Cultural Coexistence of Japanese Fashion – Part 2 of 3

Japan Fashion kimono (Image credit: Hitesh Choudhary from Pixabay)

As highlighted in part one of the series “Cultural Coexistence of Dress and Fashion,” fashion is a topic that differs and appeals to different cultural locations in many ways. Japan and the United States are two cultures that share stylistic fashion choices as well as differ in cultural designs and influences. With these similarities and differences come multicultural, stylistic choices and influences, especially in Japanese fashion.

Image by Victoria_Borodinova from Pixabay 

Contemporary ideals of beauty

In Japanese culture, the standards of beauty and what is considered beautiful comes through strict ideals. Light, flawless skin for everyone. Furthermore, a petite, slim figure, and a quiet, submissive personality for women.

With these beauty standards, there comes an aspect of influence from westernization, as well as Japanese cultures. For instance, the appeal of a fairer complexion stems from both Eurocentric beauty standards. In addition, it channels back to cultural influences such as the Geisha who would have her face painted with white makeup.

Japanese streetwear is an aspect that coincides with that of the United States. Both cultures take on the style of athletic ready-to-wear and influences from cultural decades such as the 70’s and the 90’s. Inclusion of textiles and patterns is what makes Japan’s modern style and streetwear unique and inventive. While there may be influences, they are far from traditional, making the aesthetic of the look and pieces more dynamic and culturally updated.

Image by Isokazu Oyama from Pixabay 

Examples of popular Japanese style trends involve layering and flowing clothing. There are also different fashion subcultures that are added to the aesthetic of the outfit for each individual wearer. The layers and flowy textiles are representative of kimonos and light fabrics used within the culture. There is a style of taking culturally derived influences and making a contemporary result from the pieces. Colorful fashion, prints, graphics, and accessories are significant, as well. There is a contrast between traditional Japanese fashion, loud and bold looks, and muted but modern aesthetics in Japanese fashion. Furthermore, high fashion and designer fashion are significant to Japanese fashion culture and those who participate in the Japanese streetwear subculture.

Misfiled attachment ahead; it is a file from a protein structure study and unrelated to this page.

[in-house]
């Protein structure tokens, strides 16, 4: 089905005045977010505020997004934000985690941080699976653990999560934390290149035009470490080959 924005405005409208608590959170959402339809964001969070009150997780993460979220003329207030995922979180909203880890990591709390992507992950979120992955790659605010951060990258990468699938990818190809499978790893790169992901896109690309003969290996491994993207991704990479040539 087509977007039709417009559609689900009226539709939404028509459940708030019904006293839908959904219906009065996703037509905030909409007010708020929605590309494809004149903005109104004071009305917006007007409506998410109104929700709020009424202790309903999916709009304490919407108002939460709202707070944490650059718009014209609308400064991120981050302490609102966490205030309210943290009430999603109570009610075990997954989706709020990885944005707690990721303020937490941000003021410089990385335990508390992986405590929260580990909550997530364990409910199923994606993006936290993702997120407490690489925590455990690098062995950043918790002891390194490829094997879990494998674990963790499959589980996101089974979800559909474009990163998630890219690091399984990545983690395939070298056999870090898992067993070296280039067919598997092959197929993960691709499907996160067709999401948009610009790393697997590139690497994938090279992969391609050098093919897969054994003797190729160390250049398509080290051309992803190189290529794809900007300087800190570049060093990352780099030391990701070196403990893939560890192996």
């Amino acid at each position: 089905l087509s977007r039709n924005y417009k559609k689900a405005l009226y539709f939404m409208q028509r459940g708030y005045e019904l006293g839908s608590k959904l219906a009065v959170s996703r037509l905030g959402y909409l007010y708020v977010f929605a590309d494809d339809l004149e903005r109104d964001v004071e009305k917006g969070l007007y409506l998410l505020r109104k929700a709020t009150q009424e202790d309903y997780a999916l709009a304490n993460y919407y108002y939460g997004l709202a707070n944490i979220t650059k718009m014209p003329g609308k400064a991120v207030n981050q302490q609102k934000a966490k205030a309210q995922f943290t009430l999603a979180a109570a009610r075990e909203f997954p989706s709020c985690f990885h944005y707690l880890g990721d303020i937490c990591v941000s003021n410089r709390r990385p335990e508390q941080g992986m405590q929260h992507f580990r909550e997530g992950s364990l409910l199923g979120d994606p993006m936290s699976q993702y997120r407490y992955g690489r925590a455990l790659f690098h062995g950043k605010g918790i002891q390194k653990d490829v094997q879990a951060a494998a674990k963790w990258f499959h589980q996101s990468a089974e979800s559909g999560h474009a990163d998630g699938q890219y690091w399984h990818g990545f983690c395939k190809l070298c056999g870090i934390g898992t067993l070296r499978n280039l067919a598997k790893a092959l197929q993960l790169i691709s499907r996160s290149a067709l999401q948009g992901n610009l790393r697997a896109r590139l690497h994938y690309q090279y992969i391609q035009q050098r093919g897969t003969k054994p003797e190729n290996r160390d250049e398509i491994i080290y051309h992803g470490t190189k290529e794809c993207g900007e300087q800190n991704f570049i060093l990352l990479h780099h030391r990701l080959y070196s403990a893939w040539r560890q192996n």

Japanese fashion subcultures

  • Harajuku- youth fashion
  • Cosplay- dressing up as different characters and creatures
  • Different kinds of “lolitas”- ranging from punk, fairy, traditional Japanese.
  • Streetwear

Modesty in Japanese fashion

Historically, there is much respect for modesty in Japanese culture. Especially when it involves important or professional occasions. Conversely, there is acceptance for less modesty and conservatism within Japanese modern fashion. It is preferred to be modest, although it is not guaranteed that everyone will follow the modest approach. Especially in this generation and style trends.

Contemporary dress practices for special events

The kimono and yukata are two pieces that are significant for special occasions because of its cultural significance. The kimono is worn by all classes. Being such a powerful symbol within Japanese culture, there is a reason why it is worshipped and valued for formal occasions. Kimonos can be flowy and colorful, or more stiff and in muted colors, whereas yukatas are worn during festivals and lighter celebrations. Conservatism and muted colors are deemed most acceptable in professional and special occasions.

Image by Sasin Tipchai from Pixabay 

Comparison of Two Cultures

Japan and the United States each have influences and style subcultures. Those subcultures are an aspect that seems to be the most varied between the two. In Japanese culture, there is more rich culture in fashion and ways of dress. In the United States, there is less expressionism and variety in style. Japan has many differing influences that have manifested through fashion to represent that country’s culture.


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